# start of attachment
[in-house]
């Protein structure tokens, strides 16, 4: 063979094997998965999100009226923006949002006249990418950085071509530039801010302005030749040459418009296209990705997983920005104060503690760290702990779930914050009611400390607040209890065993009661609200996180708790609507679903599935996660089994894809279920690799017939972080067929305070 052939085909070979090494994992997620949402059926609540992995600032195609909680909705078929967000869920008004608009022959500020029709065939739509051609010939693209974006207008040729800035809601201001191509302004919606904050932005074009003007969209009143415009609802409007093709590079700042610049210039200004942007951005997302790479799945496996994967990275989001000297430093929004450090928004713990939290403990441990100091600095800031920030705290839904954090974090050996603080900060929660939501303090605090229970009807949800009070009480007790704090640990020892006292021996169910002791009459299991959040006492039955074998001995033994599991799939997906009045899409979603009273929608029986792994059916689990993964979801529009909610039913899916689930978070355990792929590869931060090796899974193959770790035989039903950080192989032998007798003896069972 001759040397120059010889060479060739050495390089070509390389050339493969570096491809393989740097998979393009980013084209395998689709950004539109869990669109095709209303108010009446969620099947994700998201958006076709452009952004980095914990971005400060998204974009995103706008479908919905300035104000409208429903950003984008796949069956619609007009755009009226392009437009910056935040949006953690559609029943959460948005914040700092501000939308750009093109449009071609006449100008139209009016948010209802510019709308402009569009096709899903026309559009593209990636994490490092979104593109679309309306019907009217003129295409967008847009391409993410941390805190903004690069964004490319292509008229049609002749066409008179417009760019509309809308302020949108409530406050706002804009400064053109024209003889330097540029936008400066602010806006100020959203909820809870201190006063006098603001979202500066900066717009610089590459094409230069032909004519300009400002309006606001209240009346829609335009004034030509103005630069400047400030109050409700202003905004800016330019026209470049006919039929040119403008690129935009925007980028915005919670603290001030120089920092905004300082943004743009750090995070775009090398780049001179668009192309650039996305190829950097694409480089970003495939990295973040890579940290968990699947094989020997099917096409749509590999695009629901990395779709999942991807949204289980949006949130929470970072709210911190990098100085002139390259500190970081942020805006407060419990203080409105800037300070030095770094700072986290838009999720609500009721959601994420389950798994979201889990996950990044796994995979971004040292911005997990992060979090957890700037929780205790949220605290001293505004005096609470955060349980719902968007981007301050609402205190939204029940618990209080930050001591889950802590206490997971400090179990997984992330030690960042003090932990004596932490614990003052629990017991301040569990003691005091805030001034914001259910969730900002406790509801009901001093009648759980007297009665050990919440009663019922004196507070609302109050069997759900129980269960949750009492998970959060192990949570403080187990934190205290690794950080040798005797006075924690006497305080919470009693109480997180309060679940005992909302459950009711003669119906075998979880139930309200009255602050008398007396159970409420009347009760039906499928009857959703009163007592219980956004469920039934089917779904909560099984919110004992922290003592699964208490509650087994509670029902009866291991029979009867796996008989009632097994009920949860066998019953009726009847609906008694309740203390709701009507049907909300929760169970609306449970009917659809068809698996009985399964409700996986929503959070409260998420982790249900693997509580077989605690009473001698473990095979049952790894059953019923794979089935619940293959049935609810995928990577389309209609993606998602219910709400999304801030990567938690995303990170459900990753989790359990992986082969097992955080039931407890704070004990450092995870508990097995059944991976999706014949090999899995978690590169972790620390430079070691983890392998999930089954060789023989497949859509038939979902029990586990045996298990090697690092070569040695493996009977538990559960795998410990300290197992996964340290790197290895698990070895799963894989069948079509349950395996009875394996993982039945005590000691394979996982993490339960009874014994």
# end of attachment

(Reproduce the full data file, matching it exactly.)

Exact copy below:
[in-house]
């Protein structure tokens, strides 16, 4: 063979094997998965999100009226923006949002006249990418950085071509530039801010302005030749040459418009296209990705997983920005104060503690760290702990779930914050009611400390607040209890065993009661609200996180708790609507679903599935996660089994894809279920690799017939972080067929305070 052939085909070979090494994992997620949402059926609540992995600032195609909680909705078929967000869920008004608009022959500020029709065939739509051609010939693209974006207008040729800035809601201001191509302004919606904050932005074009003007969209009143415009609802409007093709590079700042610049210039200004942007951005997302790479799945496996994967990275989001000297430093929004450090928004713990939290403990441990100091600095800031920030705290839904954090974090050996603080900060929660939501303090605090229970009807949800009070009480007790704090640990020892006292021996169910002791009459299991959040006492039955074998001995033994599991799939997906009045899409979603009273929608029986792994059916689990993964979801529009909610039913899916689930978070355990792929590869931060090796899974193959770790035989039903950080192989032998007798003896069972 001759040397120059010889060479060739050495390089070509390389050339493969570096491809393989740097998979393009980013084209395998689709950004539109869990669109095709209303108010009446969620099947994700998201958006076709452009952004980095914990971005400060998204974009995103706008479908919905300035104000409208429903950003984008796949069956619609007009755009009226392009437009910056935040949006953690559609029943959460948005914040700092501000939308750009093109449009071609006449100008139209009016948010209802510019709308402009569009096709899903026309559009593209990636994490490092979104593109679309309306019907009217003129295409967008847009391409993410941390805190903004690069964004490319292509008229049609002749066409008179417009760019509309809308302020949108409530406050706002804009400064053109024209003889330097540029936008400066602010806006100020959203909820809870201190006063006098603001979202500066900066717009610089590459094409230069032909004519300009400002309006606001209240009346829609335009004034030509103005630069400047400030109050409700202003905004800016330019026209470049006919039929040119403008690129935009925007980028915005919670603290001030120089920092905004300082943004743009750090995070775009090398780049001179668009192309650039996305190829950097694409480089970003495939990295973040890579940290968990699947094989020997099917096409749509590999695009629901990395779709999942991807949204289980949006949130929470970072709210911190990098100085002139390259500190970081942020805006407060419990203080409105800037300070030095770094700072986290838009999720609500009721959601994420389950798994979201889990996950990044796994995979971004040292911005997990992060979090957890700037929780205790949220605290001293505004005096609470955060349980719902968007981007301050609402205190939204029940618990209080930050001591889950802590206490997971400090179990997984992330030690960042003090932990004596932490614990003052629990017991301040569990003691005091805030001034914001259910969730900002406790509801009901001093009648759980007297009665050990919440009663019922004196507070609302109050069997759900129980269960949750009492998970959060192990949570403080187990934190205290690794950080040798005797006075924690006497305080919470009693109480997180309060679940005992909302459950009711003669119906075998979880139930309200009255602050008398007396159970409420009347009760039906499928009857959703009163007592219980956004469920039934089917779904909560099984919110004992922290003592699964208490509650087994509670029902009866291991029979009867796996008989009632097994009920949860066998019953009726009847609906008694309740203390709701009507049907909300929760169970609306449970009917659809068809698996009985399964409700996986929503959070409260998420982790249900693997509580077989605690009473001698473990095979049952790894059953019923794979089935619940293959049935609810995928990577389309209609993606998602219910709400999304801030990567938690995303990170459900990753989790359990992986082969097992955080039931407890704070004990450092995870508990097995059944991976999706014949090999899995978690590169972790620390430079070691983890392998999930089954060789023989497949859509038939979902029990586990045996298990090697690092070569040695493996009977538990559960795998410990300290197992996964340290790197290895698990070895799963894989069948079509349950395996009875394996993982039945005590000691394979996982993490339960009874014994």